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Thursday, 17 November 1983
Page: 2923

Ms MAYER(9.36) —When we are discussing amendments to Bills which deal with the care of our aging, as we have been tonight and as I intend to do for the next few minutes, we tend to forget whom we are talking about. I would like to remind everybody here that we are talking about us as well as those people out there; that the quality of care for aging people is a matter of concern to each one of us. We anticipate living to a ripe old age and we hope that it will be a happy and comfortable one. We know, however, that it is probable that we will suffer some degree of physical impairment as we grow older and may suffer some degree of mental impairment also. It is important to realise that the things we are doing now we are doing not only for our constituents and for those people out there but also for our own benefit and that we need to be sensitive to some of the things that we say about that, I think.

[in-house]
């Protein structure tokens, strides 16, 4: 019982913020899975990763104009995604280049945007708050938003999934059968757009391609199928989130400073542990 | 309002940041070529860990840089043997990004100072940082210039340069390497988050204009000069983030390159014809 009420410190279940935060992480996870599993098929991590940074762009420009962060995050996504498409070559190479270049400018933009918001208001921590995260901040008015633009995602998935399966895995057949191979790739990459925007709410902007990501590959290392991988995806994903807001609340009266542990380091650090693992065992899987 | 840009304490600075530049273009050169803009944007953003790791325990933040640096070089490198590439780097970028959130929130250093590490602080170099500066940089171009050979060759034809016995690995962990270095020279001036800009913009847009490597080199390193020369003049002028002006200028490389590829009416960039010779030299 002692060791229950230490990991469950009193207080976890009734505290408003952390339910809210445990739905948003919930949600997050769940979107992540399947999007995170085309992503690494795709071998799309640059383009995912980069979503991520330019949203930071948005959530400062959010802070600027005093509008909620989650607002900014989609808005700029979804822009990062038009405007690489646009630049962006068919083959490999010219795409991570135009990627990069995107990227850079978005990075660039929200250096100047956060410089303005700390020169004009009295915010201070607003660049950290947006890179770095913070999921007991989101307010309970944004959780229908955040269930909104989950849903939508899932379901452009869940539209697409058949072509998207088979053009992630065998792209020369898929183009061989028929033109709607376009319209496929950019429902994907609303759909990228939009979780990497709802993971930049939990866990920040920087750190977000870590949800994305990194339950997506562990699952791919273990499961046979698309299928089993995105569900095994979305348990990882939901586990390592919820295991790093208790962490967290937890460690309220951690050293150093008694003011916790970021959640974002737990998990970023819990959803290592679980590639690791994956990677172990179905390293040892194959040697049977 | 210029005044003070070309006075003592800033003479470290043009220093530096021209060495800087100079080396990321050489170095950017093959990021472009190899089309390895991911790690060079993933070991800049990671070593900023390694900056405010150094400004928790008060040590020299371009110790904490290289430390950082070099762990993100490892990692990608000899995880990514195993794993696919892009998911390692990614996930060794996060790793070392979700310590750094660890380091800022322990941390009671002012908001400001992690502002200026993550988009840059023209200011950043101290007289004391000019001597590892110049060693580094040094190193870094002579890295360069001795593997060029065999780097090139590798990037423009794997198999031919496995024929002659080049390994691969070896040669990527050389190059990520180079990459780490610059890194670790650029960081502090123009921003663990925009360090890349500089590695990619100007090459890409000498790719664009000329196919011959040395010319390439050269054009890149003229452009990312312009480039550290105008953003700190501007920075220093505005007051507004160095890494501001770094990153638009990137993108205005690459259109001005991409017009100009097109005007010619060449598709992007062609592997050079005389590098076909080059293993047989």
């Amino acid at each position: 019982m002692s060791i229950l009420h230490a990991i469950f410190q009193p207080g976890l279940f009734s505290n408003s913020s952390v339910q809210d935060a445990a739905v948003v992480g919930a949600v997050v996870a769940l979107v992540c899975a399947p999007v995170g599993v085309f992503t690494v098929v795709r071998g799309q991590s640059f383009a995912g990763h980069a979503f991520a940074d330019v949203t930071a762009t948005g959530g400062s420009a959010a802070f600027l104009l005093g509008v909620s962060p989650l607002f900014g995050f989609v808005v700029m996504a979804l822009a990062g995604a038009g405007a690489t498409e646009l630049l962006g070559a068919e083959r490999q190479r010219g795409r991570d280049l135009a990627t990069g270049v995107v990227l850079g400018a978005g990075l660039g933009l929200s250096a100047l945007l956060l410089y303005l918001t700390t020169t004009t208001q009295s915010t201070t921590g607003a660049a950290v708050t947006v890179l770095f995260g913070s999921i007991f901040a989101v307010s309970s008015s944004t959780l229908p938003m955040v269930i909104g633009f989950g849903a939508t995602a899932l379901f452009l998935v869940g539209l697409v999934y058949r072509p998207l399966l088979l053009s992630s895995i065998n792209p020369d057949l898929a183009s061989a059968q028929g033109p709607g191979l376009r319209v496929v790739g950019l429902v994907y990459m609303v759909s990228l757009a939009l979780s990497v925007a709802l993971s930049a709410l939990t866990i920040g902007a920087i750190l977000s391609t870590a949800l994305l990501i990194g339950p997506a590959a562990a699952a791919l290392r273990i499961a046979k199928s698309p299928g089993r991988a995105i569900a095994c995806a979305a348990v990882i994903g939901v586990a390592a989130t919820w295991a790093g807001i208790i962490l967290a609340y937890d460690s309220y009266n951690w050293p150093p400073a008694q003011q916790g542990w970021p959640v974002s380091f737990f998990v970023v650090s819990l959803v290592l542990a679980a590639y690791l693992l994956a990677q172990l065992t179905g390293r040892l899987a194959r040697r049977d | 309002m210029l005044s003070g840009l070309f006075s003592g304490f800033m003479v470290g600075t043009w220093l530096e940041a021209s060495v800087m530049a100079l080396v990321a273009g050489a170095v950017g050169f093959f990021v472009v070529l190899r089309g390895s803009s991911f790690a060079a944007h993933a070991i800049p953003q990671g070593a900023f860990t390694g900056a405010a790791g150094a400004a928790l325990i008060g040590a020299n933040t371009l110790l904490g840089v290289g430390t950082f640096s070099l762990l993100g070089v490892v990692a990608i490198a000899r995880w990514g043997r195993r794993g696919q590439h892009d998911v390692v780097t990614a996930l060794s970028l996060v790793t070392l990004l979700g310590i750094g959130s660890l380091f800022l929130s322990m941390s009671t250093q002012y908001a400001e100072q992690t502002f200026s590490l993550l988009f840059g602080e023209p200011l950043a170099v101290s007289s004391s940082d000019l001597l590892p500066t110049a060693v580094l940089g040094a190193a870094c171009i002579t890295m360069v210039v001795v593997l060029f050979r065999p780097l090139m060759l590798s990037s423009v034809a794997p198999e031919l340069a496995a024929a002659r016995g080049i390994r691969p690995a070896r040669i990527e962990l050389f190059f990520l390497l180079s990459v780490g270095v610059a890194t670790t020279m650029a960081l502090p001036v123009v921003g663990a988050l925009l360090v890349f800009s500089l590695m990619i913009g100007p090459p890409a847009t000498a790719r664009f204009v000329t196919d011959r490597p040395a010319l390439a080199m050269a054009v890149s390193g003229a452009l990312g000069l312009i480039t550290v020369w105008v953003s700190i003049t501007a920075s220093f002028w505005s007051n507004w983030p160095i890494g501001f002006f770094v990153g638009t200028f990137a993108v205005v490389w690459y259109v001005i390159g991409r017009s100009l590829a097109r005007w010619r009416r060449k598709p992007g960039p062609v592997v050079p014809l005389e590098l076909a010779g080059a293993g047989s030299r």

Because of those considerations, provision for a comfortable and secure old age is something that concerns us all. We in Australia for many years have not followed a practice which remains in some areas of the world, whereby aging parents live with the family and contribute to its daily activities. We have tended to isolate the various age groups in society, giving each group considerable freedom to determine its life style but denying each age group the support that family members can give each other. Very often that is a matter of mutual choice. It is not a matter of families neglecting to look after their elderly, or the elderly finding that they cannot get on with their families. It is simply a mutual choice which is often made in society. But the consequence is that elderly people are often alone when they are finding increasing difficulty in coping with the problems of daily life. Too often they are women who, because their lives are centred on caring for others, have learnt too little about caring and managing for themselves. We are reminded of that today by some members of the Combined Pensioners Association with whom we were talking.